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Executive Suite (1954)

Passed | | Drama | 30 April 1954 (USA)
When the head of a large manufacturing firm dies suddenly from a stroke, his vice presidents vie to see who will replace him.

Director:

Writers:

(screen play), (based on the novel by)
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Nominated for 4 Oscars. Another 3 wins & 5 nominations. See more awards »
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Cast

Cast overview, first billed only:
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Jesse Q. Grimm
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Mike Walling
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Bill Lundeen
Lucy Knoch ...
Mrs. George Nyle Caswell (as Lucille Knoch)
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Sara Asenath Grimm
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Storyline

Avery Bullard, President of the Tredway Corporation has died. But he never named a clear successor, so the Board members must choose a replacement. The most likely is Loren Shaw, a skilled businessman, but some of the others don't like his calculating ways. But to stop him, they'll have to find someone else they can back. Will it be the engineer Don Walling? That will take convincing, they don't trust his youth and idealism. And he isn't even sure he wants the job, he might be happier creating rather than politicking. Written by Ken Yousten <kyousten@bev.net>

Plot Summary | Plot Synopsis

Taglines:

Behind the lighted tower windows the conflict of love and power is reckless and daring!

Genres:

Drama

Certificate:

Passed | See all certifications »
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Details

Country:

Language:

Release Date:

30 April 1954 (USA)  »

Also Known As:

Cuando llama el deseo  »

Box Office

Budget:

$1,383,000 (estimated)
 »

Company Credits

Production Co:

 »
Show detailed on  »

Technical Specs

Runtime:

Sound Mix:

(Western Electric Sound System)

Aspect Ratio:

1.66 : 1
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Did You Know?

Trivia

In addition to the Tredway Corporation headquarters building seen in exterior shots being the Pennsylvania Power & Light (PPL) building in Allentown, Pennsylvania, additional evidence that the fictional community of "Millburgh, PA" is patterned after Allentown is that it was also the only city in Pennsylvania other than Philadelphia and Pittsburgh (which Millburgh clearly is not) that was served by United Airlines in 1950. When Mr. Shaw drops Walt Dudley off at the airport on Friday evening the flight being announced is "Flight 79 to Pittsburgh and Chicago" and the aircraft seen at the gate is a UAL DC-3; Dudley is also arrives back from Chicago on Saturday in a UAL DC-3. (Curiously while waiting for Mr. Bullard to arrive for the 6PM Executive Committee meeting on Friday Mr. Dudley says that he has a "7PM date with a DC-6" which is clearly incorrect.) UAL began service to Allentown-Bethlehem-Easton Airport in 1935. (The airport scenes in the film were actually shot at Long Beach Airport south of Los Angeles.) The twin cities of Bethlehem and Allentown also had direct passenger rail service from New York City in 1950 via the Lehigh Valley Railroad (from Pennsylvania Station at 33rd St and 8th Ave) and the Jersey Central Railroad (from Liberty-Courtland Street) with the 88 mile trip taking about two hours. There is also a St. Martin's church in Allentown where the funeral was expected to be. See more »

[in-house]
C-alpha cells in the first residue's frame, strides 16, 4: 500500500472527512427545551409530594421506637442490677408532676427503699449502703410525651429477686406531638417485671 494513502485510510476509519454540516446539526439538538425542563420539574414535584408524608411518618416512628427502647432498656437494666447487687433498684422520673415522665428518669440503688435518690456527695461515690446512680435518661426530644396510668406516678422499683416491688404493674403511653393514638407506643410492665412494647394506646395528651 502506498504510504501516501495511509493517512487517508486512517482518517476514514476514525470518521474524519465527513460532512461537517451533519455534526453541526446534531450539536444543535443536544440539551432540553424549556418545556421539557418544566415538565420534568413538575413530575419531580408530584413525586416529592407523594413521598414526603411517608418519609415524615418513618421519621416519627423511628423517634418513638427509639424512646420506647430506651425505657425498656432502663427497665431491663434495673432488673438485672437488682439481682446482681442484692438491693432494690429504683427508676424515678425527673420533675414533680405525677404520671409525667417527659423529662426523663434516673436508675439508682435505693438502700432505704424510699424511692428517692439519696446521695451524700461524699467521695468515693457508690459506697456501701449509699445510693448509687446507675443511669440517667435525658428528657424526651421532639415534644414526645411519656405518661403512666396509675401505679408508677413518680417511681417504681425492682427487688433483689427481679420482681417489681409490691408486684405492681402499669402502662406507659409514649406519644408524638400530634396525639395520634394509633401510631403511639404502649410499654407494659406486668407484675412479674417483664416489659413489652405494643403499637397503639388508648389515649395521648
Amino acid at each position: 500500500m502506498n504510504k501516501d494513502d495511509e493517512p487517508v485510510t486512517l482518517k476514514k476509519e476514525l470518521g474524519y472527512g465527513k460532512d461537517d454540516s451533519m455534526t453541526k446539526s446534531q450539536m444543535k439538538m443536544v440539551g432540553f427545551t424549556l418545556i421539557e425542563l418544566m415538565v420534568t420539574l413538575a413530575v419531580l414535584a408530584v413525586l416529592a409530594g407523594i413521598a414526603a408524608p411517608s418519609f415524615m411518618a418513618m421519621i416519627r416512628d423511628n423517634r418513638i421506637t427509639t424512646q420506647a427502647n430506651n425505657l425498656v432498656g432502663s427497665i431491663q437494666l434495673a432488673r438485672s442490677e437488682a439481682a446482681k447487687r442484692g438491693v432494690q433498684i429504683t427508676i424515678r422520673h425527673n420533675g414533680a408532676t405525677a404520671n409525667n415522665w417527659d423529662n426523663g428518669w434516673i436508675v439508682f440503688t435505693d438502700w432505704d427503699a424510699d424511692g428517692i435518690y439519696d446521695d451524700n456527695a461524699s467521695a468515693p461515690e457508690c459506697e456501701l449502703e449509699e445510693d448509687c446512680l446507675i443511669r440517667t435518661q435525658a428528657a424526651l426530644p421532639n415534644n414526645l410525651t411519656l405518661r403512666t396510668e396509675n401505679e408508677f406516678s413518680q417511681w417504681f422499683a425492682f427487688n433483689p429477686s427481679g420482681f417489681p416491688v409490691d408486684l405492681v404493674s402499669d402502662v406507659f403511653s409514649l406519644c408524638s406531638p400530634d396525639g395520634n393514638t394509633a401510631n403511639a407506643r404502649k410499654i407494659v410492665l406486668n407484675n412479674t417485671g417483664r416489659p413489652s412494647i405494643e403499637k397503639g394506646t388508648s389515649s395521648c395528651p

Goofs

When Don tries to delay the start of the meeting, Shaw states that five members are sufficient for a quorum -- the four men present plus Julia Tredway's proxy (and later, Julia in person). But all Don had to do to hold up the meeting was to walk out, thereby depriving it of the necessary quorum. See more »

Quotes

[first lines]
[pre-opening-credits sequence; views of skyscrapers]
Narrator: It is always up there, close to the clouds, on the topmost floors of the sky-reaching towers of big business. And because it is high in the sky, you may think that those who work there are somehow above and beyond the tensions and temptations of the lower floors. This is to say that it isn't so.
See more »

Connections

Referenced in 24X36: A Movie About Movie Posters (2016) See more »

Soundtracks

Singin' in the Rain
(1929) (uncredited)
Music by Nacio Herb Brown
Lyrics by Arthur Freed
Hummed by Tim Considine
See more »

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User Reviews

Not as '50s as it looks
13 November 2002 | by See all my reviews

For all the MGM-ness of it -- the all-star roster of contract players and freelancers, the classy production values, Louis Calhern doing his reliable devilish-rogue act -- it has touches that one associates with neither the plush studio nor the time period. It's pretty frank about high-powered execs and their mistresses, for one, and the handheld camera of the opening sequence (through unfakeable Wall Street locations, yet) and lack of background music are more typical of independent movies of a few years later. Contrast it with "Woman's World" from the same year, which is also a corporate-power-struggle yarn (and also has June Allyson as a devoted, gauche corporate wifey), but is fake from the get-go. This one is dated in Holden's we're-all-in-this-together speechifying, not to mention the one-company factory town, and Stanwyck's histrionics are a bit over the top. (Hey, I love her too; her unchecked hysterics have to be Robert Wise's fault.) But the dialogue is terser than one generally associates with Ernest Lehman, the shady stock maneuvers are unfortunately as relevant as ever, and the juicy melodramatics still pack a punch. In fact, as corporate drama goes, it's as entertaining as all getout. Fredric March is a standout in a high-powered cast, and Shelley Winters, for once, underplays.


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